The use of force, whether by the regular armed forces or by guerrilla, terrorist or other subversive tactics, may be used initially to achieve revolution and may continue to be used in order to suppress the populace and certain key institutions or industries. Such violent means, when used to achieve social, political, economic, cultural or ideological revolution, may result in death, mutilation, massacre, internment without trial, torture, civil or guerrilla war, or social and national disintegration culminating in foreign intervention. It may also lead to repression. This in turn may cause social or national disintegration, counter-revolution and foreign intervention, or civil and guerrilla warfare.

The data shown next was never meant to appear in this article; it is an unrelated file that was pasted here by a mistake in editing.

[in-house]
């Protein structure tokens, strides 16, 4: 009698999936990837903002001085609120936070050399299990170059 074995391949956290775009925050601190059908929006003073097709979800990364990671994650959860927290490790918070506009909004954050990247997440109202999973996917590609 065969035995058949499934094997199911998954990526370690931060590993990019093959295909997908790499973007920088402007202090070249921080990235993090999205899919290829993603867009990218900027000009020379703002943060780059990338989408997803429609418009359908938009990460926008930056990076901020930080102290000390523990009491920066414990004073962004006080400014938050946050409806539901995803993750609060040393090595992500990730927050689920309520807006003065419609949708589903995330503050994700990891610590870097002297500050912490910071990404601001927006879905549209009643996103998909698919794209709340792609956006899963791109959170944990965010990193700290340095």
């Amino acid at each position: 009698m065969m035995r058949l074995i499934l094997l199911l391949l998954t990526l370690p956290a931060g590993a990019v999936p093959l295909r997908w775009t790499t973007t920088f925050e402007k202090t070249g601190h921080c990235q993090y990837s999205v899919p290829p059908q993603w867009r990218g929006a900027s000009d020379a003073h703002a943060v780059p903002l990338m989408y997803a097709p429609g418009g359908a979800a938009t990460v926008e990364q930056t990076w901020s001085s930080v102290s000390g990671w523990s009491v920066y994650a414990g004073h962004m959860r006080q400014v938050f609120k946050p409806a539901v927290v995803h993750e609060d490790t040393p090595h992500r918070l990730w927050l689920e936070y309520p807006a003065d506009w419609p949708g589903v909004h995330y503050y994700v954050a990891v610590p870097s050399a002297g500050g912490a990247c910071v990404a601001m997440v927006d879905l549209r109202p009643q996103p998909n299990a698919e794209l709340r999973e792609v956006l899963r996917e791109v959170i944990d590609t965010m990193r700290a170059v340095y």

It has been demonstrated again and again that not only are the ends of revolution corrupted by the tent that noble ends justify all means, but the dynamic of revolution brings bad government. The violence and authoritarianism needed to bring revolt to success reproduces itself in the new regime, sometime much worse than before. The kind of people who emerge as compelling leaders are seldom the kind of people who are willing and able to manage a decent government and practice the inspiring visions that they preach. Real stability comes from suppleness and flexibility, the capacity to perceive shifting needs and bend to them. That is not the legacy of romantic revolution but tedious reform.